In this post, I am going to explain how I plan my programming projects. Planning a project can make it easier for you to keep away from feature creep and recognize what to do next. Take some time to research this vital skill and you may see your productivity thrust upwards.
|Good projects need a robust foundation, a dependable and reusable schema which can help you and potential contributors know what to do and what not to do, and when to do it.|
Now let's get right into it!
For this tutorial, we are going to plan the building of a Notes app as an example.
I like to divide the planning into two parts: Sandboxing and Listing
Sandboxing is the part where we determine all the possible features your app will have. This will involve drawing a mind map. I will use an online tool in this example, but only because my drawing is really bad 😅. Feel free to use any tool (paper works best).
Listing is the part where we take the sandboxed mind map and convert it into an actionable, prioritized todo list. Once again, feel free to use any tools you like.
Before we start, create a mind map. The name of the root of the chart should be the name of whatever you are building. It should look something like this:
You may have some great piecemeal ideas which you want to add. For now, forget them or write them down somewhere.
First, draw a branch for Pain Points:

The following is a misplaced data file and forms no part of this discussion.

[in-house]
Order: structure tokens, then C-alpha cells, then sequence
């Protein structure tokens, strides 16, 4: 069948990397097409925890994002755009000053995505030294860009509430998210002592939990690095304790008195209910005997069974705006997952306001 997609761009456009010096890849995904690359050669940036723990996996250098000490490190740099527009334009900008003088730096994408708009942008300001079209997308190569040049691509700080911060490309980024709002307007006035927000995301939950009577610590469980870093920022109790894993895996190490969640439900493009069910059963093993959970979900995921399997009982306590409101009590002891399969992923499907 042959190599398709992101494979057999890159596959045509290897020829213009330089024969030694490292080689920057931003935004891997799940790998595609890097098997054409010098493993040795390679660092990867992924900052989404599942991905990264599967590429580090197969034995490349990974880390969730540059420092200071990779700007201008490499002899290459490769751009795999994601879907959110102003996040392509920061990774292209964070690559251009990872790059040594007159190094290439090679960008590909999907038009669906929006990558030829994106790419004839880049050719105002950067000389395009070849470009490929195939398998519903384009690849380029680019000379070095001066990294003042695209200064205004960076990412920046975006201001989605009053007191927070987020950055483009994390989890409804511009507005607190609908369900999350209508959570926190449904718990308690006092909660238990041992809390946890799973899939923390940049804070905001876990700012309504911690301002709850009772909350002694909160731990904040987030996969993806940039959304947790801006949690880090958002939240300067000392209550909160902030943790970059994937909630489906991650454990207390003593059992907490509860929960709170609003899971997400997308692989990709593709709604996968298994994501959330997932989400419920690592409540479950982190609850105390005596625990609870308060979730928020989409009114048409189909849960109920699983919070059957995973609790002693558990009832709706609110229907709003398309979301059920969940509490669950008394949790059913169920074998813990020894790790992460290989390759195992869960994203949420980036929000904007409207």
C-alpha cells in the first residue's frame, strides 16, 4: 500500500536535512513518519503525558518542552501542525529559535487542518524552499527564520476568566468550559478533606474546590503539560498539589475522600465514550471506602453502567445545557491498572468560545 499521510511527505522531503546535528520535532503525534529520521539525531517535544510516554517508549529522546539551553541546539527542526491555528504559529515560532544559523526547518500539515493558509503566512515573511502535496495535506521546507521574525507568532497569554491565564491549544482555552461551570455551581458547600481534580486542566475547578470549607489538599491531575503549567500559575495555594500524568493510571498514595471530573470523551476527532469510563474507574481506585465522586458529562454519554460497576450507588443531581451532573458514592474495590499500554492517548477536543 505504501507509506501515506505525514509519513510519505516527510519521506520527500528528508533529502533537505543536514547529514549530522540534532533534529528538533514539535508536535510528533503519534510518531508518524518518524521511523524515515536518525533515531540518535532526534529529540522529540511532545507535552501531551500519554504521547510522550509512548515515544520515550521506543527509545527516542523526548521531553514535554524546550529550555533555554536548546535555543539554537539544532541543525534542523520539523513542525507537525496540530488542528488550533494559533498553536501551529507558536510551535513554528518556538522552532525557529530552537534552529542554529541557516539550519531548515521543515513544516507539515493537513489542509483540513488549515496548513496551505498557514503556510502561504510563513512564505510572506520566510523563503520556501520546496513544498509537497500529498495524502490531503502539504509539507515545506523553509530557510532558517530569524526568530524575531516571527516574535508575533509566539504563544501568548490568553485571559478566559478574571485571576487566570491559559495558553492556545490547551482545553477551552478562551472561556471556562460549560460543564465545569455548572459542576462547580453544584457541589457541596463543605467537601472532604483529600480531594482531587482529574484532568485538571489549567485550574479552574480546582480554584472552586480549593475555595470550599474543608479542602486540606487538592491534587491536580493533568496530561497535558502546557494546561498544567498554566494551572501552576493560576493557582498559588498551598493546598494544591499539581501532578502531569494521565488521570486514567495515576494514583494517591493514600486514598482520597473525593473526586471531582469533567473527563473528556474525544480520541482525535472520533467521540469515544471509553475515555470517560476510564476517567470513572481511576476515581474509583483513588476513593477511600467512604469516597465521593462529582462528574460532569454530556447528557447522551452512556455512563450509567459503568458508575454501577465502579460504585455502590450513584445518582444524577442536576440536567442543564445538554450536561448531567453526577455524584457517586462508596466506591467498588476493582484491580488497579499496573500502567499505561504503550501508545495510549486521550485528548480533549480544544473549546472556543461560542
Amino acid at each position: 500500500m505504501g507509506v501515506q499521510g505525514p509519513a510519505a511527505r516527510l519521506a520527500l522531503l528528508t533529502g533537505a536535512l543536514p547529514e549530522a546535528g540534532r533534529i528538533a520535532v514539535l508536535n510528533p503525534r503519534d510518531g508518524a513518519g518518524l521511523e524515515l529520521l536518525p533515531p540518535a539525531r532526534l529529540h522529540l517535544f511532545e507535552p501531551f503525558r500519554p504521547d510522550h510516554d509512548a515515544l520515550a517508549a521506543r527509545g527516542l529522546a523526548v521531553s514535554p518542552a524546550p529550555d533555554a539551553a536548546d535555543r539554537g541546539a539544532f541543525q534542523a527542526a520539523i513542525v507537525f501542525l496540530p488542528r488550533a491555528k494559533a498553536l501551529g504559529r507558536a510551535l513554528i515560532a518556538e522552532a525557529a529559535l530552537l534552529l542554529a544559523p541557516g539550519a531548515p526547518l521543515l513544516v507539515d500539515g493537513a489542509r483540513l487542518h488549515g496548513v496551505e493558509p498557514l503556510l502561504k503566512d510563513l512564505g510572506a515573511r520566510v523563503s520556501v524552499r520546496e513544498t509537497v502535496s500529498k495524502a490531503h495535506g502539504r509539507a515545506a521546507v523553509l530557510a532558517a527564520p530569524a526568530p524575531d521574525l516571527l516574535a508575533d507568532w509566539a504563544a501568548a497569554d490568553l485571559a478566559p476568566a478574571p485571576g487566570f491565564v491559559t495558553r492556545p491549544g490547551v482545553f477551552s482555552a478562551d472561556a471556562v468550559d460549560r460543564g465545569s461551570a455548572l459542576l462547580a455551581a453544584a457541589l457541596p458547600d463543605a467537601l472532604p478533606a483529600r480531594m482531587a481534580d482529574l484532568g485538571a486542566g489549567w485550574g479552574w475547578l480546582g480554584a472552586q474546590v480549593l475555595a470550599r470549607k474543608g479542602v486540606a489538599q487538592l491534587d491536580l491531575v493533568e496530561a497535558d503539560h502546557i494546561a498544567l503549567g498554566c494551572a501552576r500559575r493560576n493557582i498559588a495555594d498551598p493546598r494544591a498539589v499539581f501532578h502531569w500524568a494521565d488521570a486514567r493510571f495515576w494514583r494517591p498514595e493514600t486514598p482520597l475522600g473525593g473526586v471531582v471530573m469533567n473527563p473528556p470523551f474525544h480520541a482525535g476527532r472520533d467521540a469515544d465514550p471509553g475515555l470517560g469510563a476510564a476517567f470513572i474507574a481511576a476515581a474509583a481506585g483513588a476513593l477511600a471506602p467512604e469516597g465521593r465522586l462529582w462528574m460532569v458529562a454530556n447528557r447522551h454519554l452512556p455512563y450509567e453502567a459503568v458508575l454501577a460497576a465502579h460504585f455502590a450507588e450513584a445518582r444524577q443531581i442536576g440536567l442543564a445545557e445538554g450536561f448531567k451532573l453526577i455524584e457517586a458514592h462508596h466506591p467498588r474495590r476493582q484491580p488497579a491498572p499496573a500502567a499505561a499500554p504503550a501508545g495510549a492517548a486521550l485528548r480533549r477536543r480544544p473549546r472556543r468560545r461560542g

Pain points are the "problems" that your project solves. Usually, projects have a single pain point but you can come up with more. For example, Netflix removed the "pain" of traditional movie rentals. Make a new branch for each pain point you make.
You can think of this as the base of the outline. It is the central focus of everything, so put some thought into this.
One way of coming up with pain points is to compare it with other ways of doing what your project does.
|Note: When you are starting out, don't compare your project with other projects, just compare it with what someone would do if there were no other projects like this. When you have a working project, you can think of comparisons.|
For our example, let's compare our Notes app with a piece of paper and make some pain points:
|If you just want to build something that you think is awesome, that’s superb, and don't let something like finding 'pain points' stop you. However, each piece of software must have a central focus. So locate that earlier before you start building anything! You can even add your piecemeal ideas mentioned in Step 0!|
Now, we can start planning features which our software will offer.
Keeping our pain point(s) in mind, we can start to think of what cool features we want our software to have. As we create this primary "layer" of features, we should constantly be asking ourselves, "Is this feature going to help solve our paint point?" If not, it’s probably a waste of our time to code it. This should keep feature creep in check.
On your mind map, add a new branch for features. Then, add sub branches to list every feature you want. You can also link each branch to it's pain point.